April 19, 2018

Integrating more women in Jordan’s economy

The Stability Innovation Atlas team, led by FHI 360 and funded by the Rockefeller Foundation, will release their finished product in Spring 2018. The complete Atlas will feature economic stability-enhancing innovations that empower the world’s poor and vulnerable people in managing and investing with confidence in their future. We will be profiling several innovators and innovations that were identified during the research and crowd-sourcing process over the coming weeks and months.

Jordan ranks highly for gender equality in human development indicators such as health and education. Yet women’s participation rates in the formal labor force are among the lowest regionally. Unable to find employment in the formal sector, most women in Jordan run businesses informally from home. However, these home-based businesses (HBBs) have been hindered by zoning restrictions that effectively barred HBBs outside of the Greater Amman Municipality from obtaining business licenses. This limited their ability to access new markets and financial services, as well as substantially reducing Jordan’s tax base.

The USAID Jordan Local Enterprise Support Project (LENS), implemented by FHI 360, began working in 2014 to strengthen the legal status of woman-run HBBs outside of Amman, particularly in underserved communities. The goal was to enable them to grow and invest more in their local communities, and to empower women in economic activity and public- sector decision-making. To this end, LENS conducted a survey of 4,700 businesses, finding that 23% of businesses are informal and operate from home. To the Ministry of Municipal Affairs (MOMA), LENS presented these results along with comparative models of legally-recognized home-based businesses from around the world, a proposal for regularizing HBBs in Jordan, and, later, a study of the economic impact of such regulation. One issue LENS discovered in this process was that the high cost of compulsory social insurance would significantly erode HBB earnings and discourage business registration. LENS then presented these findings to the Social Security Corporation (SSC) and worked to obtain an exemption.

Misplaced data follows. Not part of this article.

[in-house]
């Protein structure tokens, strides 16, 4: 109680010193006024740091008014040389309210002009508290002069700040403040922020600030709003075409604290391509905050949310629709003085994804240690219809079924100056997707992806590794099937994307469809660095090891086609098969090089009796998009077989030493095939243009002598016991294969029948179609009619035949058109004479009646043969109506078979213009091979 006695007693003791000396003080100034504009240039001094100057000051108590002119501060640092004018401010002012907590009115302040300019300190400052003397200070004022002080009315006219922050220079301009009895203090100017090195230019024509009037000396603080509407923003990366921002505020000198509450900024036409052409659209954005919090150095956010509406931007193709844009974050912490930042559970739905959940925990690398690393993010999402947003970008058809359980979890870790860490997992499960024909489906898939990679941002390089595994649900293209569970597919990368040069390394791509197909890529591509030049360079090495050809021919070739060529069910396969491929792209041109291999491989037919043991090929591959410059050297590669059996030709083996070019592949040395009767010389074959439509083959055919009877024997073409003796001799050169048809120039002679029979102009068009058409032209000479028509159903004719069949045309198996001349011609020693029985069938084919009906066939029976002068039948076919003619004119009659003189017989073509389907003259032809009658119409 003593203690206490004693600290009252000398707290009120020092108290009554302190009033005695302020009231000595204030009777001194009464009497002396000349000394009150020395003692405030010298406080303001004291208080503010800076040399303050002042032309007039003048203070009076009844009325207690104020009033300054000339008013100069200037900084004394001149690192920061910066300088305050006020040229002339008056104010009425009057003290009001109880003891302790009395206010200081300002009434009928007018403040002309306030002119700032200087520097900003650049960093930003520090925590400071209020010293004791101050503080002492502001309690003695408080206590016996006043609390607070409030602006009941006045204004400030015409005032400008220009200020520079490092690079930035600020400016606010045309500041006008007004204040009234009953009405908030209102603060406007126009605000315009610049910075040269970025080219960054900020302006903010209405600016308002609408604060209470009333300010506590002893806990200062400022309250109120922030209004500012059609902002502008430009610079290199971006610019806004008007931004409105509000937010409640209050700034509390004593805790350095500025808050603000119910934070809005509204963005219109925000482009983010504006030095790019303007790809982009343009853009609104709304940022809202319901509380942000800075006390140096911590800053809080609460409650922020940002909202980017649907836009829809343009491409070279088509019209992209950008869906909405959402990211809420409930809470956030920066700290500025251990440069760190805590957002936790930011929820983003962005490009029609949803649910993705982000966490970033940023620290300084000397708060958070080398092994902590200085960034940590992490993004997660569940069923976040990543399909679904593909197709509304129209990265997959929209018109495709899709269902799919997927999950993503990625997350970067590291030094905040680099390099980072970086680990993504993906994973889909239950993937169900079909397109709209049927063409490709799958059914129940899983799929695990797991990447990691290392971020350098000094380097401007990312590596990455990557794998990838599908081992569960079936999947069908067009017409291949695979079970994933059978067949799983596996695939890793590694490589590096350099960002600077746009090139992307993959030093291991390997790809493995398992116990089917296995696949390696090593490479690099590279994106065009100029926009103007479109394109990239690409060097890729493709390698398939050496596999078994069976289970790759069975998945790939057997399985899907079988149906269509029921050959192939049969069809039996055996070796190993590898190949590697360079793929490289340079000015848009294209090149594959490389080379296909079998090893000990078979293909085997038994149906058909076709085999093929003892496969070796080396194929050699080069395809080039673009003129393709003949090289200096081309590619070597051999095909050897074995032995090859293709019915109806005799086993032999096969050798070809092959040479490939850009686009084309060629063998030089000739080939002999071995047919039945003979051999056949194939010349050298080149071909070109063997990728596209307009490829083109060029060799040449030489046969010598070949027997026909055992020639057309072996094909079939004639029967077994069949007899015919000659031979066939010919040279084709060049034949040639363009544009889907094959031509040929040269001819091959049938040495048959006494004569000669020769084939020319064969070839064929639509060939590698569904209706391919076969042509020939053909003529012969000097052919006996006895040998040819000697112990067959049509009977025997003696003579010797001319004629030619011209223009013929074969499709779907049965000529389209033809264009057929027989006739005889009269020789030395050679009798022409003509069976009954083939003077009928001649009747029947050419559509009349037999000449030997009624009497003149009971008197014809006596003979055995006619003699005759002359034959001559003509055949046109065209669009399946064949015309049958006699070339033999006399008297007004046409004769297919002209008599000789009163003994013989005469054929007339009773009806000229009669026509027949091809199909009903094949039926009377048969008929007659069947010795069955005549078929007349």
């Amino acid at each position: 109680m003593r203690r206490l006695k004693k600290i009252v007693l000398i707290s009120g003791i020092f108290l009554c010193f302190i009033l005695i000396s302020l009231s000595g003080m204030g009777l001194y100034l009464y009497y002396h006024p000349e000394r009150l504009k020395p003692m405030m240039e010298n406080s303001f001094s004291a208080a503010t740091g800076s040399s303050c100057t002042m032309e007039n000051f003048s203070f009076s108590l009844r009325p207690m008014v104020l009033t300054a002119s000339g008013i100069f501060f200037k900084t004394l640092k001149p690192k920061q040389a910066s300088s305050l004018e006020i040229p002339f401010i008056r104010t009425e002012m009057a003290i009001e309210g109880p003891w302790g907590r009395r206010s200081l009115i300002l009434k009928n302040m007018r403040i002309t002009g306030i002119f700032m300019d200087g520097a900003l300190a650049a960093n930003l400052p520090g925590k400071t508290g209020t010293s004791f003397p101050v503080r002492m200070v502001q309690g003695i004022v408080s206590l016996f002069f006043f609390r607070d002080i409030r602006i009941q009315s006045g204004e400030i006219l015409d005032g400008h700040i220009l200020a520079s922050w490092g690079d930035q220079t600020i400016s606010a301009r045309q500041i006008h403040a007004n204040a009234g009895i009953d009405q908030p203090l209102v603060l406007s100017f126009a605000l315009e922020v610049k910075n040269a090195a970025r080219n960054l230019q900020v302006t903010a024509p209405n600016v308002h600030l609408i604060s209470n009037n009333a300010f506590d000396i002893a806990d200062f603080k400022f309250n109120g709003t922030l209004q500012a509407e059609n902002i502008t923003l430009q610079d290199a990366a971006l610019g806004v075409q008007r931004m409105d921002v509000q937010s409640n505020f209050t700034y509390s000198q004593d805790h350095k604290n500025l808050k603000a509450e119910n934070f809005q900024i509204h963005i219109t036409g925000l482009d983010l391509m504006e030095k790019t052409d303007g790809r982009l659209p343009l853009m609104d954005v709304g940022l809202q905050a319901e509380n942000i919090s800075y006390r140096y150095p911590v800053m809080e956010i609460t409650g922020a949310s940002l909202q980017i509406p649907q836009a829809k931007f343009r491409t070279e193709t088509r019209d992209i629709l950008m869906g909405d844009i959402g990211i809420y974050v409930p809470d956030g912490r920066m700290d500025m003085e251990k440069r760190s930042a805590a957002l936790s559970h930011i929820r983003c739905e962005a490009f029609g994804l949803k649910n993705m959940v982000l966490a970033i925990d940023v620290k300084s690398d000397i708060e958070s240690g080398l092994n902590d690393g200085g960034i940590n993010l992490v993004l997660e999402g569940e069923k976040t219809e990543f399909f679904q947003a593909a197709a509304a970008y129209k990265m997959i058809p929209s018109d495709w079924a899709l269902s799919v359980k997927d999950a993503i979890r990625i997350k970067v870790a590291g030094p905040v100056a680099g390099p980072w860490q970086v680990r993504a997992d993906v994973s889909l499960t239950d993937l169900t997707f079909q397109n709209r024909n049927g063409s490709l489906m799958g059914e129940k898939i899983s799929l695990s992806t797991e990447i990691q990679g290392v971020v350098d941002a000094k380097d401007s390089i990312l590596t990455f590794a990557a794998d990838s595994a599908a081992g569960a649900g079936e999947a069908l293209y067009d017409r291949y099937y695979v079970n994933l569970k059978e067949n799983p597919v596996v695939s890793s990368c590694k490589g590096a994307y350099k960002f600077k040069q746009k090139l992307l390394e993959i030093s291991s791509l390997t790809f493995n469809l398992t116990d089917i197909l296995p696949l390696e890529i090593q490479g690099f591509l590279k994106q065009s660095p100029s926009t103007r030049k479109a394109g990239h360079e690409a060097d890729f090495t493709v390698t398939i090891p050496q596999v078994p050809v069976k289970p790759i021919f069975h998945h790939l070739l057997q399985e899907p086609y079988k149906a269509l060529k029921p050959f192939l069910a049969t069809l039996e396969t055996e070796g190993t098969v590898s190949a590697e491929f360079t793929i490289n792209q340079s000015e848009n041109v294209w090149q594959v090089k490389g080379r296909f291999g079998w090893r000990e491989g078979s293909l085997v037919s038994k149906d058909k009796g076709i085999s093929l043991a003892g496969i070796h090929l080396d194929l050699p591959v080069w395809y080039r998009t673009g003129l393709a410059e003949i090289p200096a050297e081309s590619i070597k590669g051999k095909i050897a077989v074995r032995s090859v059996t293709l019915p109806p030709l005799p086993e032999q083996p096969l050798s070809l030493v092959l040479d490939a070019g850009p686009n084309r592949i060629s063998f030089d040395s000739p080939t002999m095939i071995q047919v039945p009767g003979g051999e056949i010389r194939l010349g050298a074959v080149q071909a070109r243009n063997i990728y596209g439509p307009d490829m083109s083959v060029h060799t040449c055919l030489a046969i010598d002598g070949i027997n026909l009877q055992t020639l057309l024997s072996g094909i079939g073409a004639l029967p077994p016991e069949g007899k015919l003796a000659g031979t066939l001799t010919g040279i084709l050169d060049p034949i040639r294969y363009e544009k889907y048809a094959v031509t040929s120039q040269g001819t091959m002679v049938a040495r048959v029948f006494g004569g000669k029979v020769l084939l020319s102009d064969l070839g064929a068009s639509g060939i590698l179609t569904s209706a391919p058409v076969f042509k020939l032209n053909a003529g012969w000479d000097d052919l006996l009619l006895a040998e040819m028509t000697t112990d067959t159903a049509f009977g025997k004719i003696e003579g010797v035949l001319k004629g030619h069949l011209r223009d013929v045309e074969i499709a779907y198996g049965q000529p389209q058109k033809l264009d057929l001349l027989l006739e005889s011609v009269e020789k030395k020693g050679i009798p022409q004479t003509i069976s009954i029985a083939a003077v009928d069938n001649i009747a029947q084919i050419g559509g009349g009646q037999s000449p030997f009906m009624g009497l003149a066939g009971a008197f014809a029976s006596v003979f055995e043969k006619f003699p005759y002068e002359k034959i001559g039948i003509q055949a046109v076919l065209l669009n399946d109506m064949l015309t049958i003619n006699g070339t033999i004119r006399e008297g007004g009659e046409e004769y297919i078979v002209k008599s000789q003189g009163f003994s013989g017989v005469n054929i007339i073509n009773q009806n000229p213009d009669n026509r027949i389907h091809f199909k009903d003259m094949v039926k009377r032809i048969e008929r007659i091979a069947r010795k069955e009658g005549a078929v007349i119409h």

As a result, MOMA amended the Regulations on Buildings and Zoning for Cities and Villages, which allows HBBs to now legally use residential areas for starting and registering their businesses. In August 2017, the SSC also issued HBBs an exemption from compulsory social security contributions. The regulatory changes allow the HBBs throughout the country to formalize more simply and efficiently, granting them legal status and resulting access to markets and services. The project also trained government and municipal agencies involved in the registration and licensing of HBBs on the new legal framework, procured a high-performance database server for the Companies Control Department (CCD) to improve business registration efficiency, and partnered with the CCD and Ministry of Industry, Trade and Supply to publish a startup guide to help MSEs formalize their businesses.

LENS has also been assisting women in a number of other ways, including Informal Savings and Lending Groups manuals to help facilitate women access to finance and a Women’s Economic Empowerment grant targeting women working in non-traditional business sectors—plumbers electricians, and carpenters—with a focus on export potential.

Female HBB owners working in food production have been targeted as a key area of growth.  USAID LENS has provided technical assistance to hundreds of HBBs to upgrade food safety standards, product development, production, packaging and transportation, linked HBBs to new markets through the online channels and partnerships with industry groups. LENS also signed an MOU with the supermarket Safeway Jordan to integrate food producers and processors of pickled vegetables and processed dairy products into its supply chains. Through these efforts, the project aims to multiply job opportunities and promote innovation in these communities in a way that is inclusive of women, youth, and other vulnerable populations.